Kaiser Wilhelm, Rescript of August third, 1871, concerning the names of the public authorities and public servants of the German Empire, as well as the declaration of the Imperial coat of arms and the Imperial standard

[2]

The Coats of Arms of the German Empire (1871–1918)
Wappen Deutsches Reich - Reichswappen (Grosses).png
Wappen Deutsches Reich - Reichswappen 1871 (Provisorisch).svg
Wappen Deutsches Reich - Reichswappen 1871 (Klein).png
Reichsadler der wilhelminischen Epoche
The Greater Coat of Arms of the German Emperor: Imperial Coat of Arms of His Majesty Provisional arms of the German Empire at the Proclamation of Versailles

27. April 1871–3. August 1871

The Coat of Arms of the German Empire, 1871 - 1889

3. August 1871–1888

The Coat of Arms of the German Empire, 1889 - 1918

6. December 1888–1918

Weimar Republic

The Weimar Republic (1918–1933), retained the Reichsadler without the symbols of the former Monarchy (Crown, Collar, Breast shield with the Prussian Arms). This left the black eagle with one head, facing to the right, with open wings but closed feathers, with a red beak, tongue and claws and white highlighting. The artistic rendition of the eagle was very realistic. This eagle is mounted on a yellow (golden) shield. The coat of arms was announced in 1919 by the President Friedrich Ebert and Interior Minister Erich Koch-Weser:

By reason of a decision of the Federal Government I hereby announce, that the Imperial coat of arms on a gold-yellow shield shows the one headed black eagle, the head turned to the right, the wings open but with closed feathering, beak, tongue and claws in red color. If the Federal Eagle is shown without a frame, the same charge and colors as those of the eagle of the federal coat of arms are to be used, but the tops of the feathers are directed outside. The patterns kept by the Federal Ministry of the Interior are decisive for the heraldic design. The artistic design may be varied for each special purpose.
President Ebert; Minister of the Interior, Koch, Announcement concerning the federal coat of arms and the imperial eagle of November 11, 1919[3]
The Coats of Arms of the Weimar Republic (1919–1933)
Wappen Deutsches Reich (Weimarer Republik).svg Wappen Deutsches Reich (Weimarer Republik 2).svg
Arms in the earlier days of the Weimar Republic Arms used in the governmental flags of the Weimar Republic

Nazi Germany

Adolf Hitler came to power in 1933, but the Weimar eagle was retained until 1935. The Nazi Party used a rather aggressively styled black eagle above a highly stylised oak wreath, with a swastika at its centre. When the eagle is looking to its left shoulder, it symbolises the Nazi party, and was therefore called the Parteiadler. After 1935 the Nazis introduced their party symbol as the national insignia (Hoheitszeichen) as well. This version symbolises the country (Reich), and was therefore called the Reichsadler. It can be distinguished from the Parteiadler because the eagle is looking to its right shoulder. The emblem was established by a regulation made by Adolf Hitler, November 1, 1935:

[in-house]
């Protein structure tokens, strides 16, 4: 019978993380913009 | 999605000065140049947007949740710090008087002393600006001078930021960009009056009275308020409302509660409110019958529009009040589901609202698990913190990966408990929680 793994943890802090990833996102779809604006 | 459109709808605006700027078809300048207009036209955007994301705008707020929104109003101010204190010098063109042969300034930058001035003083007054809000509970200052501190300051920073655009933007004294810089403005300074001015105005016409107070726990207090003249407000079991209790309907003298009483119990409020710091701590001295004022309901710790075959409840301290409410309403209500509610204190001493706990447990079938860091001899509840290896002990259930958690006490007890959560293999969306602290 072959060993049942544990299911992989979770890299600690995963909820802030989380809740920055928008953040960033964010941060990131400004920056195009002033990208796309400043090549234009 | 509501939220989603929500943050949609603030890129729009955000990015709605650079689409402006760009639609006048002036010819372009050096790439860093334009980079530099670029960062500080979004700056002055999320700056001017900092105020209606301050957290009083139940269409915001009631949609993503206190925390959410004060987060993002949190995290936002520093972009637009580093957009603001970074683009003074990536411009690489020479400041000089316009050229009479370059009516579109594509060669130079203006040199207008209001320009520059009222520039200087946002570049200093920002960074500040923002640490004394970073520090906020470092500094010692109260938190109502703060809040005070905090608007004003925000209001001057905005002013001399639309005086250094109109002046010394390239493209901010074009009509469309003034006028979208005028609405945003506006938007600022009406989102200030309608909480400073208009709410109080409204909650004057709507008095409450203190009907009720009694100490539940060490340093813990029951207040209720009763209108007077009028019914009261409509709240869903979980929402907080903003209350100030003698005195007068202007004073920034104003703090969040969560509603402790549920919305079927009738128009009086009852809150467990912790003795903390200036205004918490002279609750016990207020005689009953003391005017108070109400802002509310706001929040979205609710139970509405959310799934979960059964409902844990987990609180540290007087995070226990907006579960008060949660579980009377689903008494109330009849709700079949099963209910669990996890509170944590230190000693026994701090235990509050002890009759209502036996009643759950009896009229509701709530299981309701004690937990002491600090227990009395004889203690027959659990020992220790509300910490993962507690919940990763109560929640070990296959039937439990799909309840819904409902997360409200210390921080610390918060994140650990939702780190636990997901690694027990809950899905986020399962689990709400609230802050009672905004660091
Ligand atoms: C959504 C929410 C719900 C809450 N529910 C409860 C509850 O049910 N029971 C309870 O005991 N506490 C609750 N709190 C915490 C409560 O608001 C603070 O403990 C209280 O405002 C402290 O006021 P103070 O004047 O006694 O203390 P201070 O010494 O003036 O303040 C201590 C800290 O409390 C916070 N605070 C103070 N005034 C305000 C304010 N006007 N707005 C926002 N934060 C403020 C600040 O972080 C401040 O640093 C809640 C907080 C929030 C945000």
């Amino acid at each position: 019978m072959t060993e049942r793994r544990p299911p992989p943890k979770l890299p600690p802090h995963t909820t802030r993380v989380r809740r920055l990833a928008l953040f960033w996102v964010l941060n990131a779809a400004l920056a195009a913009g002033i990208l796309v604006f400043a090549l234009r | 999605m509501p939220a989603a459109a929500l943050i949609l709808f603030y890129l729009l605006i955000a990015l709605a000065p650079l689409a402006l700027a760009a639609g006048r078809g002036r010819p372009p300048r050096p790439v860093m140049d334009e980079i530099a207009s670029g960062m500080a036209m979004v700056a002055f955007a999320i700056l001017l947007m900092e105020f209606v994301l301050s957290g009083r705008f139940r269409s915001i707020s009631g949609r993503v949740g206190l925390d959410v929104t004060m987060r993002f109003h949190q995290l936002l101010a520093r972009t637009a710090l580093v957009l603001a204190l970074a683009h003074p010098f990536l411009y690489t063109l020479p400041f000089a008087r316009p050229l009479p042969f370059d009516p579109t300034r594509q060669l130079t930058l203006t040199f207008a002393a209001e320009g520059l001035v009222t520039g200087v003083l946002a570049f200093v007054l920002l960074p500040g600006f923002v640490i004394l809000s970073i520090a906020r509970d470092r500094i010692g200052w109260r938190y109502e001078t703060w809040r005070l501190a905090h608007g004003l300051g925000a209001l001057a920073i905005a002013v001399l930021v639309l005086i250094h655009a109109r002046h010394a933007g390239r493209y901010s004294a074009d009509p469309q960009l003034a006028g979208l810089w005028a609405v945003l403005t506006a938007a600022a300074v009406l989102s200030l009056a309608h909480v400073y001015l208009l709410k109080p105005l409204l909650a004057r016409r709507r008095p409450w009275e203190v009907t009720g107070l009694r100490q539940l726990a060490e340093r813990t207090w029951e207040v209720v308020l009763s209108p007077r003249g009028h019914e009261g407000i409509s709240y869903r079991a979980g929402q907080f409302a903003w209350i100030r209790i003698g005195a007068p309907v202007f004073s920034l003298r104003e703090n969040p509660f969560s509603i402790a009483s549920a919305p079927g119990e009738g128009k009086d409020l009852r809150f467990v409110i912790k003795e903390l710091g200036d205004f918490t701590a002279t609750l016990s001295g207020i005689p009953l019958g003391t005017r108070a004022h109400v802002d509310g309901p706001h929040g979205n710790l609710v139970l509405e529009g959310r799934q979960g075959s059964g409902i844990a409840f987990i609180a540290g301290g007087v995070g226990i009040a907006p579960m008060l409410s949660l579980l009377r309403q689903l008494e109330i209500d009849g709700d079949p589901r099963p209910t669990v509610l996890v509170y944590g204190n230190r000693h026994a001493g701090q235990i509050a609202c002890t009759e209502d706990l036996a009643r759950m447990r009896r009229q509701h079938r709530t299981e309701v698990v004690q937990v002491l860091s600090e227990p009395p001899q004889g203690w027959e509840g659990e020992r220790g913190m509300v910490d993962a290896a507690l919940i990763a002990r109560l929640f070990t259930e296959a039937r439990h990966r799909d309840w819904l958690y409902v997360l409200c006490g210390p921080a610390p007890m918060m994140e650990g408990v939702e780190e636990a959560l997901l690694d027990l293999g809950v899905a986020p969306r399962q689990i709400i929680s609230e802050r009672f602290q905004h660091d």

To express the unity of party and state in relation to their emblems too, I decide:
Article 1 The empire holds as emblem of its nationality the national emblem of the National Socialist German Workers Party.
Article 2 The national emblems of the Wehrmacht remain intact.
Article 3 The announcement concerning the imperial coat of arms and the imperial eagle (Reichsgesetzbl. Pg 1877) is cancelled.
Article 4 In agreement with the Representative of the Führer, the Imperial Minister of the Interior will enact the regulations necessary to implement article 1.
The Führer and Imperial Chancellor Adolf Hitler (and others) , Regulation concerning the national emblem of the empire of November 5, 1935 [4]

Hitler added on March 7, 1936, that:

In relation to the Regulation concerning the national emblem of the empire of November 5, 1935, article 1 I decide: The national emblem of the Empire shows the swastika, surrounded by an oak wreath, on the oak wreath an eagle with spread wings. The head of the eagle is turned to the right. For the heraldic design of the national emblem, the included patterns are decisive. The artistic design is varied for each special purpose.
The Führer and Imperial Chancellor Adolf Hitler (and others), Regulation concerning the design of the national emblem of the empire of March 7, 1936 [5]
Insignia during Nazi-rule (1933–1945)
Reichsadler.svg
The Reichsadler during the time of Nazi rule,
representing Nazi Germany as a
national insignia (Hoheitszeichen) since 1935

Post-War Era

The Federal Republic of Germany adopted the Weimar eagle as its symbol in 1950. Since then it has been known as the Bundesadler ("federal eagle"). The legal basis of the use of this coat of arms is the announcement by President Theodor Heuss, Chancellor Konrad Adenauer and Interior Minister Gustav Heinemann of January 20, 1950, which is word for word identical to the announcement by President Friedrich Ebert and Interior Minister Erich Koch-Weser by November 11, 1919:

By reason of a decision of the Federal Government I hereby announce that the Federal coat of arms on a gold-yellow

shield shows the one headed black eagle, the head turned to the right, the wings open but with closed feathering, beak, tongue and claws of red color. If the Federal Eagle is shown without a frame, the same charge and colors as those of the eagle of the Federal coat of arms are to be used, but the tops of the feathers are directed outside. The patterns kept by the Federal Ministry of the Interior are definitive for the heraldic design. The artistic design is reserved to each special purpose.

The Federal President Theodor Heuß, The Federal Chancellor Adenauer, The Federal Minister of the Interior Heinemann, Announcement concerning the federal coat of arms and the federal eagle. [6]

The design by Tobias Schwab dates from 1926. Since the accession in 1990 of the states that used to form the German Democratic Republic, the Federal Eagle has been the state symbol of the reunified Germany.